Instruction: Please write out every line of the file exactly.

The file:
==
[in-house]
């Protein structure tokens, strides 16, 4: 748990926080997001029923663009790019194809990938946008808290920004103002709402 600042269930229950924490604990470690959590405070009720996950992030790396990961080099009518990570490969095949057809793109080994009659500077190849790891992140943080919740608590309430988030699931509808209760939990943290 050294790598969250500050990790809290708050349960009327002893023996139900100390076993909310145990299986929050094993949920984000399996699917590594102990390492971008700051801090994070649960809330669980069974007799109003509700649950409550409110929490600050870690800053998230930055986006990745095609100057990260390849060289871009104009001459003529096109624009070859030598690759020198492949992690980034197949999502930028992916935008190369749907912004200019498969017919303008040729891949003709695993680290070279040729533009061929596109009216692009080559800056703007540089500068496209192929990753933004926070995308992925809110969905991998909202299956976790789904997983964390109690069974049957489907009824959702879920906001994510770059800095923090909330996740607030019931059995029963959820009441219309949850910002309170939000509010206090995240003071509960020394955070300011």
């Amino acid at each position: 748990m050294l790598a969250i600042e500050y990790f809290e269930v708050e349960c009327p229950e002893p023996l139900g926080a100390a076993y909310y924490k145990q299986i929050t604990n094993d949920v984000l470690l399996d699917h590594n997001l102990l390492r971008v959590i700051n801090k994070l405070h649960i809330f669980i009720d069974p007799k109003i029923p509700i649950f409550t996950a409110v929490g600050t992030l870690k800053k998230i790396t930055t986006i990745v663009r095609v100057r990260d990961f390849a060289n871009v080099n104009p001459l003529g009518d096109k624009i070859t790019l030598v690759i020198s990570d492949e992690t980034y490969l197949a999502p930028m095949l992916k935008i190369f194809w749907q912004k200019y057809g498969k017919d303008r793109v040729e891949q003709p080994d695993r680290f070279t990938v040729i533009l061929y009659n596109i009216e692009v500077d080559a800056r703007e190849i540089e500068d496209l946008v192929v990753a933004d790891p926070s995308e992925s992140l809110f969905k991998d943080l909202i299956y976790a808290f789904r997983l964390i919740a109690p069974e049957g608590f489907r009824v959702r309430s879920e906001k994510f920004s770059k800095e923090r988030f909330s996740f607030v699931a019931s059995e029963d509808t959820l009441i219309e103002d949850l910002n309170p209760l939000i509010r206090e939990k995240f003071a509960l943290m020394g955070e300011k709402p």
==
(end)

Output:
[in-house]
């Protein structure tokens, strides 16, 4: 748990926080997001029923663009790019194809990938946008808290920004103002709402 600042269930229950924490604990470690959590405070009720996950992030790396990961080099009518990570490969095949057809793109080994009659500077190849790891992140943080919740608590309430988030699931509808209760939990943290 050294790598969250500050990790809290708050349960009327002893023996139900100390076993909310145990299986929050094993949920984000399996699917590594102990390492971008700051801090994070649960809330669980069974007799109003509700649950409550409110929490600050870690800053998230930055986006990745095609100057990260390849060289871009104009001459003529096109624009070859030598690759020198492949992690980034197949999502930028992916935008190369749907912004200019498969017919303008040729891949003709695993680290070279040729533009061929596109009216692009080559800056703007540089500068496209192929990753933004926070995308992925809110969905991998909202299956976790789904997983964390109690069974049957489907009824959702879920906001994510770059800095923090909330996740607030019931059995029963959820009441219309949850910002309170939000509010206090995240003071509960020394955070300011």
């Amino acid at each position: 748990m050294l790598a969250i600042e500050y990790f809290e269930v708050e349960c009327p229950e002893p023996l139900g926080a100390a076993y909310y924490k145990q299986i929050t604990n094993d949920v984000l470690l399996d699917h590594n997001l102990l390492r971008v959590i700051n801090k994070l405070h649960i809330f669980i009720d069974p007799k109003i029923p509700i649950f409550t996950a409110v929490g600050t992030l870690k800053k998230i790396t930055t986006i990745v663009r095609v100057r990260d990961f390849a060289n871009v080099n104009p001459l003529g009518d096109k624009i070859t790019l030598v690759i020198s990570d492949e992690t980034y490969l197949a999502p930028m095949l992916k935008i190369f194809w749907q912004k200019y057809g498969k017919d303008r793109v040729e891949q003709p080994d695993r680290f070279t990938v040729i533009l061929y009659n596109i009216e692009v500077d080559a800056r703007e190849i540089e500068d496209l946008v192929v990753a933004d790891p926070s995308e992925s992140l809110f969905k991998d943080l909202i299956y976790a808290f789904r997983l964390i919740a109690p069974e049957g608590f489907r009824v959702r309430s879920e906001k994510f920004s770059k800095e923090r988030f909330s996740f607030v699931a019931s059995e029963d509808t959820l009441i219309e103002d949850l910002n309170p209760l939000i509010r206090e939990k995240f003071a509960l943290m020394g955070e300011k709402p």